Housed land strobes are still around (they are a bit big) and work well but I think the real problem is that underwater guys always think smaller is better and smaller sells so a lot of electronics gets put into very small cases and those need to be waterproof.
I have had Ike strobes but my big issue with them is the proprietary battery and charger. Everyone knows that Ike service is good because everyone has had to send their strobes back more than once.
I agree with most of what you are saying, but I am quite sure that no strobe manufacturer would agree to supply repair or replacement parts to anyone other than an authorized repair facility. Strobes have big capacitors in them that can hurt you if you don't know what you are doing. Not as bad as some scientific gear based on capacitors (we had a nitrogen laser in our lab that had a label that said "touching the capacitors when charged will lead to death with a high degree of certainty) but still bad enough. I am pretty sure it would be tough to get insurance to cover that kind of risk. For me, when I have a failed strobe I send it to Devin at Pacific Housing, he can get parts and is considerably faster than either S&S or Inon.
Well you are going to run into some laws of physics issues. The SMC is stronger than +10, it is about a plus 12 or 12.5. The CMC is stronger, the SMC-2 is stronger still, BUT as you add diopter power working distance and DOF will both get smaller. With the 105 the +10 will give you about 2.2 magnification, while the SMC will give you about 2.5 x. WIth the 60 the +10 will give you 1.5 x and the SMC will give you about 1.7 x.
I just ordered some of the same multi-fiber material that S&S and Nauticam use, I will see if it can be coiled. BUT using standard 1 mm fiber, my new coiled cables can trigger YS-D1 strobes from the Nauticam LED trigger.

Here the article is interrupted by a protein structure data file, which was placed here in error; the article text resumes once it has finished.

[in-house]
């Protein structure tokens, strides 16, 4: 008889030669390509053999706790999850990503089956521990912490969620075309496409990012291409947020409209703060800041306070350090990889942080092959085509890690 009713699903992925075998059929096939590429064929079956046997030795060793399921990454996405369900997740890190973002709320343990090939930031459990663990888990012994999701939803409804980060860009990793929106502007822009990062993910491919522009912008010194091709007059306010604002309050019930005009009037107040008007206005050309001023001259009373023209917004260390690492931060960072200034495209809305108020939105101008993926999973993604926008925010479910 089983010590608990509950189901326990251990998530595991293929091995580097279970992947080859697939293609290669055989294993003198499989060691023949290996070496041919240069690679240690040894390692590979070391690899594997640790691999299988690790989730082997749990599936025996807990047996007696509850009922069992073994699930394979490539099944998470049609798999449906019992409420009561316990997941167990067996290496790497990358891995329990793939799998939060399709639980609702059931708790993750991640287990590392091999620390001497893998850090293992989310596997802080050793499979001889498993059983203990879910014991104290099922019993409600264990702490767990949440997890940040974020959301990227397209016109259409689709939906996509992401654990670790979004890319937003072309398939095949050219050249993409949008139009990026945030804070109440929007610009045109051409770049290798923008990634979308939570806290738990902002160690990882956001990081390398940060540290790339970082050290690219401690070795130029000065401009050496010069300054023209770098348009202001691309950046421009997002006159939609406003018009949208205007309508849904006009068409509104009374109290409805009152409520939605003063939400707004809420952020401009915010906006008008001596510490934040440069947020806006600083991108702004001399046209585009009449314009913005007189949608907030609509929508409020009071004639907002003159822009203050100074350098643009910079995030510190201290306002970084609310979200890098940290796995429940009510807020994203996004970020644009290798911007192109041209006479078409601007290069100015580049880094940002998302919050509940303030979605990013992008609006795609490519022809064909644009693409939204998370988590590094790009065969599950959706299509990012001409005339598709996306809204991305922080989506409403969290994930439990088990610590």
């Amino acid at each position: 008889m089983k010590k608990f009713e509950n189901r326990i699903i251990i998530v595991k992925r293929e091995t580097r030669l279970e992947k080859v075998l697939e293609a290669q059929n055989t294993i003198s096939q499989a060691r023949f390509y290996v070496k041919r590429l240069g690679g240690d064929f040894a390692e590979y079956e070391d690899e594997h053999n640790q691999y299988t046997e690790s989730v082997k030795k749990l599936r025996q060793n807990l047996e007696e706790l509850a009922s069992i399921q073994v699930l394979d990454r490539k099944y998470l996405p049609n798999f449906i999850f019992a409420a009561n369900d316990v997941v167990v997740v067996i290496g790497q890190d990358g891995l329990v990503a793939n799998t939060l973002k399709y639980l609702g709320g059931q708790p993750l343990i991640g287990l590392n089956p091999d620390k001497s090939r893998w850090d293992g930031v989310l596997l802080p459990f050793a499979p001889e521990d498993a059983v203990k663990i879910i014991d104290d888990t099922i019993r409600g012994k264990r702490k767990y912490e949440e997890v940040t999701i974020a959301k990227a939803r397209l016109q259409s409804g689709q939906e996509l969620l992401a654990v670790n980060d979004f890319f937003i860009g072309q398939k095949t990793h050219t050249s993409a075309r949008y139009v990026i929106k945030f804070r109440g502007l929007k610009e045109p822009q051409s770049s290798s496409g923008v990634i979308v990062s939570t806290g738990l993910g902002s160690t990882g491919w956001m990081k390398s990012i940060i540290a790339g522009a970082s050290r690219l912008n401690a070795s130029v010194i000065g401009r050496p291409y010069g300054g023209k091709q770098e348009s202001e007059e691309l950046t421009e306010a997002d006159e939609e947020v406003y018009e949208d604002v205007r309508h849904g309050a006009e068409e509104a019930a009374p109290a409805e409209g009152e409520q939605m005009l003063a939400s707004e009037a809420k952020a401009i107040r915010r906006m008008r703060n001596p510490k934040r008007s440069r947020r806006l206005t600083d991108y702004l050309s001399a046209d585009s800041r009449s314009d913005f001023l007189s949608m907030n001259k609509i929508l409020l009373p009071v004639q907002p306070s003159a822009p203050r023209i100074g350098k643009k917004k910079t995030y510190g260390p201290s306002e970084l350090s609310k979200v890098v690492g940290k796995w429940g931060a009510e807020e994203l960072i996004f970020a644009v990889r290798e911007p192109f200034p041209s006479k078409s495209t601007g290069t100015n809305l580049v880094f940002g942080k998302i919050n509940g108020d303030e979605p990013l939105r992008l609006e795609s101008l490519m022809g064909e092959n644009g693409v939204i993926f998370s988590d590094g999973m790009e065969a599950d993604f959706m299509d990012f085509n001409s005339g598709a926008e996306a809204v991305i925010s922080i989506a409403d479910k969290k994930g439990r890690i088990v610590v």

Coiling of fiber cables can be a pain in the butt. After many attempts (stubborn SOB), i found that if you take a piece of wooden dowel (about 8 or 9 mm or 5/16 inch in diameter) and drill two holes that are the diameter of your fiber through the dowel as far apart as you want your coil. I drilled them 90 degrees offset from each other but that doesn't matter. Push about 25 mm or inch through the first hole, then wind the fiber tightly around the dowel til you get to the other hole then push another 25 mm through the second hole. Place the dowel and fiber in a pan of cold water, then heat the water til just boiling, then turn off the heat. The important part is to now let the water sit til it cools. Push the straight pieces back through the hole, and voila a perfectly coiled fiber optic cable. I had previously taken the coil out of the hot water and cooled it rapidly but letting it cool slowly is the magic.
The fiber I use is from Industrial Fiber Optics, part number GH4001 1 mm fiber with PE jacket. It is $1.55 per meter. Works with both of the Inon plugs (the straight and the 90 degree) and with Inon strobes will easily trigger with the Nauticam LED trigger. If you want to get really fancy, you can get from them the 217 core stuff for $6/meter. The 613 core (what Inon/S&S and others use) is $7.50 per meter. This will trigger the S&S strobes from the LED trigger.
You can also get this from them for $25 or so. makes nicer cuts then doing it by hand.